Re: Defining the word "replicator" (was Re: Silent memes)

From: Scott Chase (
Date: Wed 06 Aug 2003 - 05:02:57 GMT

  • Next message: "Re: Defining the word "replicator" (was Re: Silent memes)"

    >From: Keith Henson <>
    >Subject: Re: Defining the word "replicator" (was Re: Silent memes)
    >Date: Wed, 06 Aug 2003 00:01:15 -0400
    >At 03:45 PM 01/08/03 -0400, Aaron wrote:
    >Re Richard Dawkins in 1982 in _The Extended Phenotype_, where he states:
    >>And on page 86, he offers this gem: "But let us not become
    >>worked up over terminology. Meanings of words are
    >>important, but not important enough to justify the
    >>ill-feeling they sometimes provoke..." A point that I, among
    >>others, should note.
    >I think as long as we understand that culture can be divided into
    >some-kind-of-units and those units are subject to variation and selection
    >over time, then exactly what terminology we use is not so important. Those
    >in broad agreement to this view can go on to more interesting study where
    >memetics plays a powerful role such as the misfit between our evolved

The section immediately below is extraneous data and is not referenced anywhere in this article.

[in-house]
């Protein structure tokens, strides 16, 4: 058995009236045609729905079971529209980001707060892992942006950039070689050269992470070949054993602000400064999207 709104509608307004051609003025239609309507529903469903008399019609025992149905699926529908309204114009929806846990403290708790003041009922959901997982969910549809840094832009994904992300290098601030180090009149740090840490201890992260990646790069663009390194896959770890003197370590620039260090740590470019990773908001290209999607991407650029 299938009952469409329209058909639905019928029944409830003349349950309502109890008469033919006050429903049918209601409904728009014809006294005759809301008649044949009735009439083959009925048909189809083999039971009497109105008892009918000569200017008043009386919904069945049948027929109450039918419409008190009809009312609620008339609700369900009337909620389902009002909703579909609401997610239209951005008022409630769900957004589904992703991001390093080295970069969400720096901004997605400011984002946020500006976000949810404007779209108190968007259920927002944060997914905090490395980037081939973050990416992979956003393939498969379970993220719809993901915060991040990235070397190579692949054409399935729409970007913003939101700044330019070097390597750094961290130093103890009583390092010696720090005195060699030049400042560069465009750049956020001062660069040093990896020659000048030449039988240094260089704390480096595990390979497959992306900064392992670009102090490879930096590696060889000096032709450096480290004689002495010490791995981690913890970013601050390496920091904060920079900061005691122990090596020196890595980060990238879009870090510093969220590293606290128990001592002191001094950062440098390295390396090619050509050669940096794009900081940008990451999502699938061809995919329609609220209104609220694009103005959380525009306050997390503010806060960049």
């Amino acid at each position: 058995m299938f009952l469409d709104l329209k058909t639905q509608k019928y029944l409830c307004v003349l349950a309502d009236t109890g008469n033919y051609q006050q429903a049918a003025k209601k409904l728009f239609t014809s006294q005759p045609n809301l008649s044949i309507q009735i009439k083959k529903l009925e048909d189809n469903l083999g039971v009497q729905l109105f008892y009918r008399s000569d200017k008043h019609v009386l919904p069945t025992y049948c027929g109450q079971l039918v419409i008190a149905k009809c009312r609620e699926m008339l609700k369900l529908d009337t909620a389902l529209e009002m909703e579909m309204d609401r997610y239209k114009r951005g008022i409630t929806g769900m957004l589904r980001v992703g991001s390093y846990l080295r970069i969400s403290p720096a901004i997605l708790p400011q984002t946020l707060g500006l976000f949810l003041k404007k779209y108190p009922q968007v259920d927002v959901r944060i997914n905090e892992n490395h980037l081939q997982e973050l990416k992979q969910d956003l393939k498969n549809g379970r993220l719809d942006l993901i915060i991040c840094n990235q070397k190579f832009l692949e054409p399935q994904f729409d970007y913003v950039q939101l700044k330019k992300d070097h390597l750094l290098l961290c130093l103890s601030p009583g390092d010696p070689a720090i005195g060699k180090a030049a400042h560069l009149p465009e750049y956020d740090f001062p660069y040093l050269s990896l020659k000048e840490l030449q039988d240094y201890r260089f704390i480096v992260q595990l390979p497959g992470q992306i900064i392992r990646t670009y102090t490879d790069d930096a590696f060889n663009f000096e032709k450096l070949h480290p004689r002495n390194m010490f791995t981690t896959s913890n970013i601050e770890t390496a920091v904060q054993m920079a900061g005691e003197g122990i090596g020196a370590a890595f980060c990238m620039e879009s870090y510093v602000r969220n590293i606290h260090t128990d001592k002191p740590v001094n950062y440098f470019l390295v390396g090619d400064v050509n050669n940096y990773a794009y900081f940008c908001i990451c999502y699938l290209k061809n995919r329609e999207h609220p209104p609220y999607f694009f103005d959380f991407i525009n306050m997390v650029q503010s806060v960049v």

>psychological tendencies and the world in which we find ourselves.
    We might want to back up the truck to your hyperdarwinian variation and selection scheme. That emphasis on selection is quite too dogmatic for my tastes. If we go on the memetic bandwagon analogizing these some-kind-of-units to genes, there's some serious implications if we take this analogy all the way to modern evolutionary theory. Variants of genes are alleles. You've got your variation bit covered there. There would
    *supposedly* be analogous variants of memes. Cultural evolution would thus be defined as changes in the frequencies of these memetic variants in a population over time. The catch, which avid Dawkins and Dennett worshippers probably fail to acknowledge as they see evolution through the wantonly selectionist lenses of their chosen gurus is that selection would, bringing
    *modern* evolution into the spotlight, only be *a* possible factor in changing these frequencies. Drift would be another factor. OTOH, why couldn't so called memetic variants be neutral? Could there be a neutral theory of cultural evolution to parallel that of molecular evolution?

    If memeticists want to wear the hats of analogizing geneticists, they've gotta go all the way. Wanton selectionism is just one pet peeve I've got with memetics.

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